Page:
James Madison Papers

To James Madison from George Davis, 3 July 1803 (Abstract)

§ From George Davis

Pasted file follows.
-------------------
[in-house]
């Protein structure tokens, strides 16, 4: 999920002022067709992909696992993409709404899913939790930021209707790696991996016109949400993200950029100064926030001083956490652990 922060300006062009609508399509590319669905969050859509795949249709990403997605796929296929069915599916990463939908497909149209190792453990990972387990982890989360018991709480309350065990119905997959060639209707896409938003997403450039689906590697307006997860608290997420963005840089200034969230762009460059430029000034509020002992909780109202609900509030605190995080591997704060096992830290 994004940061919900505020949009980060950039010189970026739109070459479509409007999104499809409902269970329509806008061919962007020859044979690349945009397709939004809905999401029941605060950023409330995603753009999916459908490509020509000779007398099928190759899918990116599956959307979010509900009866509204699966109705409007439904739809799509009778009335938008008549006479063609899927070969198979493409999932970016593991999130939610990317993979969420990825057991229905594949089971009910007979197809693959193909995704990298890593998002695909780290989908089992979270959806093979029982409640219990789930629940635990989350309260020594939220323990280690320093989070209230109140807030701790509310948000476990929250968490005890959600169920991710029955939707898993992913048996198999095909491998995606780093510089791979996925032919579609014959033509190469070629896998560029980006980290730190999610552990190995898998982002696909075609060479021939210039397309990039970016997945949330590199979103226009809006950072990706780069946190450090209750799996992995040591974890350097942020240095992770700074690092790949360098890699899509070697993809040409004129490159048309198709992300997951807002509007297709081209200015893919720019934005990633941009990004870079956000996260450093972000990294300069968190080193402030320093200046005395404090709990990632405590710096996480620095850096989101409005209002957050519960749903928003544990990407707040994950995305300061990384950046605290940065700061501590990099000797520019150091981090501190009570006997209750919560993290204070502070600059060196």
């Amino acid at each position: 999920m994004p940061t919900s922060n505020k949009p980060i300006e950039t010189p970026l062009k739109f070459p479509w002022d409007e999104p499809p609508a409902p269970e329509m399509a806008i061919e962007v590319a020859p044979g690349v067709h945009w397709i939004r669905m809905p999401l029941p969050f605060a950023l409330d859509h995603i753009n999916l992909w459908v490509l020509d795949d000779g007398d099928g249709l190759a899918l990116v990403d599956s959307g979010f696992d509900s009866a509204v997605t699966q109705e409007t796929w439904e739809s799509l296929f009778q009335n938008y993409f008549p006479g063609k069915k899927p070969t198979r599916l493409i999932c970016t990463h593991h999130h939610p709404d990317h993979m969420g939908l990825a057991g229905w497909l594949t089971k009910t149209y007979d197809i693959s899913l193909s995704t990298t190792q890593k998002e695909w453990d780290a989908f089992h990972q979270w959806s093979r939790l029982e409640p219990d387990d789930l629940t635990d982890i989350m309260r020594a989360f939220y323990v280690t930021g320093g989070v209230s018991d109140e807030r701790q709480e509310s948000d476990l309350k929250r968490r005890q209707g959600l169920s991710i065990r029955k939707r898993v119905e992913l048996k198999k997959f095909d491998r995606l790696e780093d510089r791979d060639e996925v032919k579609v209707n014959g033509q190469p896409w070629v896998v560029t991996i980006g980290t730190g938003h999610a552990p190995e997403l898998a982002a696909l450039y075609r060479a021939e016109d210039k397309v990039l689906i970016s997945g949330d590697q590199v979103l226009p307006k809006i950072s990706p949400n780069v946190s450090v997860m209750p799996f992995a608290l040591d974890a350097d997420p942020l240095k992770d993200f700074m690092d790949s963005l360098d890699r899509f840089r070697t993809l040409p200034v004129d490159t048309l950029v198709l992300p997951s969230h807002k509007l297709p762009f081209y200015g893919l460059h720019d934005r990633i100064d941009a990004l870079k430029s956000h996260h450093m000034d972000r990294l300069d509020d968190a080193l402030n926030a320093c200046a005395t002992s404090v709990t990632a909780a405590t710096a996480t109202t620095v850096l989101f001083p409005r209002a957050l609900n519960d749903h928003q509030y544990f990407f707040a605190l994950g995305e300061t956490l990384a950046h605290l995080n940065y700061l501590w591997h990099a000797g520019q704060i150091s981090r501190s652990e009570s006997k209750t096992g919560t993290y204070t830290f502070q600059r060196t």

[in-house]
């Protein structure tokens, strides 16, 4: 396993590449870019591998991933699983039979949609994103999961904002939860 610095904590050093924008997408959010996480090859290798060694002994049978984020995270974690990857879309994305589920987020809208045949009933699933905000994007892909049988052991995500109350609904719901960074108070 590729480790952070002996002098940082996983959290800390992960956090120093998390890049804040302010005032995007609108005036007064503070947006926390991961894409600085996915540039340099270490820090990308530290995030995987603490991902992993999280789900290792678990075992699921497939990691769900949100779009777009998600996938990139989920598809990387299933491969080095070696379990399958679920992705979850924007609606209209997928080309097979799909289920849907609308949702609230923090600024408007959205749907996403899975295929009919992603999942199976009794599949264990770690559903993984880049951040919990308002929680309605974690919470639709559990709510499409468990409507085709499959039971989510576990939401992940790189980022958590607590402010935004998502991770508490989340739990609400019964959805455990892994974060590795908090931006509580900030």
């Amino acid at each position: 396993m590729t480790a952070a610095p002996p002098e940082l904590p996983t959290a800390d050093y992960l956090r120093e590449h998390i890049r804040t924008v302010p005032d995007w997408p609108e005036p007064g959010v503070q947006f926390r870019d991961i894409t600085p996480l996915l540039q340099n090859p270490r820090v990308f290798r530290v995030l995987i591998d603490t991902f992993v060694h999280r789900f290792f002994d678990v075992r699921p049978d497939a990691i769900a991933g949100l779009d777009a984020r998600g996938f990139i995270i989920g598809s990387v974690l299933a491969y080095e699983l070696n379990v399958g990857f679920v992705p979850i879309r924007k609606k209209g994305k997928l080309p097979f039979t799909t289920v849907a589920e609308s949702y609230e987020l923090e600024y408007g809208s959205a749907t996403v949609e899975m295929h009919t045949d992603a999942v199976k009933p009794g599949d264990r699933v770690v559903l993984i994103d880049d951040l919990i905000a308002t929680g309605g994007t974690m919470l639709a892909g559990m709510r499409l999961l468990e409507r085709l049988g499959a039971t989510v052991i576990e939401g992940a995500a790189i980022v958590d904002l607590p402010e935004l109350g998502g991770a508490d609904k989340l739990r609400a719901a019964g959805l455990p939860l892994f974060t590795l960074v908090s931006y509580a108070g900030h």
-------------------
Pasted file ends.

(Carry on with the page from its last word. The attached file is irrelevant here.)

3 July 1803. Traveled to Bardo on 18 June “to seek some means for the reimbursement of the money advanced by Mr. Eaton.”1 “The Bey desired me to appeal to the French consul, as being the agent concerned in that purchase; I objected, adding that the French consul could have no interference with my affairs; that it was impossible his excellency could have included the debtor of the United States in the general purchase; and that I appeared to ask that protection and justice he had promised to my Government. After some discussion … he informed me that the agent of the republic should be called to the palace, on the following morning.” Encloses letters exchanged with the French consul on 22 and 23 June.2 On 24 June went again to Bardo; the next day “the French and Dutch consuls were called.” “I was desired to state … the nature of my demand; I repeated—‘the payment of seventeen thousand piasters, advanced by the ex-consul William Eaton, Esq. for the ransom of one of His Sardinian Majesty’s subjects; a sufficient security, or the retention of the individual as a hostage, until I could receive advice from my Government.’” The bey replied that since the French consul was not authorized to pay Davis or assume the debt or guarantee the payment, “there was but the last alternative” and Davis “had the right to demand the whole, or any part of the family.” “I informed his excellency that, as it was an obligatory measure on my part, I only demanded the individual,” and as the family were in want, “the feelings of humanity had already led me, as an individual, to inquire into their situation, and assure them of my aid.” Asked the bey the amount of their allowance. The French consul interjected, “All Christian nations support their prisoners.” “I neither noticed the reproach nor weight of the remark, but again repeated my question. The Bey … answered, that it was not the usage of his country; that no demand was made on his part; and that he only stated for my information the intimation given him.” Assured the bey that although the U.S. government could not support them, “they should neither suffer, nor prove a charge to the country.” Encloses a protest received on 28 June and his reply.3 Does not have “the carte franche of the girl, or any written contract, no obligation of the father, nor the Bey’s receipt, or any paper which acknowledges the payment made by Mr. Eaton.” Adds that Eaton’s and Morris’s instructions compel him “to prove the unwilling instrument of her detention.” Has written to Morris again, wishing “to relinquish the further prosecution of the claim,” knowing full well there is no “hope for the recovery of any part of the sum.”

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